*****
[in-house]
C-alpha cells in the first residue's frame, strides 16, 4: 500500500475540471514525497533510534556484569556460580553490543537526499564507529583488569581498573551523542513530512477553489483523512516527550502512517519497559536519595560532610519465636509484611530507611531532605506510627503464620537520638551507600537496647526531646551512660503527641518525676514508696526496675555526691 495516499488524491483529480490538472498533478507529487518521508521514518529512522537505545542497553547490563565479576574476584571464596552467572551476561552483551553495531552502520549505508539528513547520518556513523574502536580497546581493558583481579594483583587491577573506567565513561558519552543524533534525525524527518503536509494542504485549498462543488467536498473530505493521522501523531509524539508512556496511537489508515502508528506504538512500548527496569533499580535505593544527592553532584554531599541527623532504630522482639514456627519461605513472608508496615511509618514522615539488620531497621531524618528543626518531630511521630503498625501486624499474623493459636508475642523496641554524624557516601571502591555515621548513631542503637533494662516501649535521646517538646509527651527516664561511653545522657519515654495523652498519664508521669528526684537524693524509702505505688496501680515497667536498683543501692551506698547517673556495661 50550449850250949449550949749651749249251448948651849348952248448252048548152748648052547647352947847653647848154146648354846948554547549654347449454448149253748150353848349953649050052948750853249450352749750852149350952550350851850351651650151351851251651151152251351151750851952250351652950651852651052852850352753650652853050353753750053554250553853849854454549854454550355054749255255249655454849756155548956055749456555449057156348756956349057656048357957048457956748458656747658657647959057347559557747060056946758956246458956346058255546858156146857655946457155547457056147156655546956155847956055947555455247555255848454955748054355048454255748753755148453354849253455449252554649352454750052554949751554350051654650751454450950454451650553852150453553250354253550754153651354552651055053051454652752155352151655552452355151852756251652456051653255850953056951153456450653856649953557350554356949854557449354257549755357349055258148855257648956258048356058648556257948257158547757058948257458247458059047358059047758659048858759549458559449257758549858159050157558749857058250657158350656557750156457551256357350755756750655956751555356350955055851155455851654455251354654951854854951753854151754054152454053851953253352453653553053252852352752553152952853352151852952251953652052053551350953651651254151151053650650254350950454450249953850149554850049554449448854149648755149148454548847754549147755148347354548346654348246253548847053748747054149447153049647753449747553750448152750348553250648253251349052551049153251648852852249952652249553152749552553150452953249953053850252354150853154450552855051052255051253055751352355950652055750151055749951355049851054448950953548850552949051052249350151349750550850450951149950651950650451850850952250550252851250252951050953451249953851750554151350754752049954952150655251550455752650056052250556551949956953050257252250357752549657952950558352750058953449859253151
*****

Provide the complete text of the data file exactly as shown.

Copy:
[in-house]
C-alpha cells in the first residue's frame, strides 16, 4: 500500500475540471514525497533510534556484569556460580553490543537526499564507529583488569581498573551523542513530512477553489483523512516527550502512517519497559536519595560532610519465636509484611530507611531532605506510627503464620537520638551507600537496647526531646551512660503527641518525676514508696526496675555526691 495516499488524491483529480490538472498533478507529487518521508521514518529512522537505545542497553547490563565479576574476584571464596552467572551476561552483551553495531552502520549505508539528513547520518556513523574502536580497546581493558583481579594483583587491577573506567565513561558519552543524533534525525524527518503536509494542504485549498462543488467536498473530505493521522501523531509524539508512556496511537489508515502508528506504538512500548527496569533499580535505593544527592553532584554531599541527623532504630522482639514456627519461605513472608508496615511509618514522615539488620531497621531524618528543626518531630511521630503498625501486624499474623493459636508475642523496641554524624557516601571502591555515621548513631542503637533494662516501649535521646517538646509527651527516664561511653545522657519515654495523652498519664508521669528526684537524693524509702505505688496501680515497667536498683543501692551506698547517673556495661 50550449850250949449550949749651749249251448948651849348952248448252048548152748648052547647352947847653647848154146648354846948554547549654347449454448149253748150353848349953649050052948750853249450352749750852149350952550350851850351651650151351851251651151152251351151750851952250351652950651852651052852850352753650652853050353753750053554250553853849854454549854454550355054749255255249655454849756155548956055749456555449057156348756956349057656048357957048457956748458656747658657647959057347559557747060056946758956246458956346058255546858156146857655946457155547457056147156655546956155847956055947555455247555255848454955748054355048454255748753755148453354849253455449252554649352454750052554949751554350051654650751454450950454451650553852150453553250354253550754153651354552651055053051454652752155352151655552452355151852756251652456051653255850953056951153456450653856649953557350554356949854557449354257549755357349055258148855257648956258048356058648556257948257158547757058948257458247458059047358059047758659048858759549458559449257758549858159050157558749857058250657158350656557750156457551256357350755756750655956751555356350955055851155455851654455251354654951854854951753854151754054152454053851953253352453653553053252852352752553152952853352151852952251953652052053551350953651651254151151053650650254350950454450249953850149554850049554449448854149648755149148454548847754549147755148347354548346654348246253548847053748747054149447153049647753449747553750448152750348553250648253251349052551049153251648852852249952652249553152749552553150452953249953053850252354150853154450552855051052255051253055751352355950652055750151055749951355049851054448950953548850552949051052249350151349750550850450951149950651950650451850850952250550252851250252951050953451249953851750554151350754752049954952150655251550455752650056052250556551949956953050257252250357752549657952950558352750058953449859253151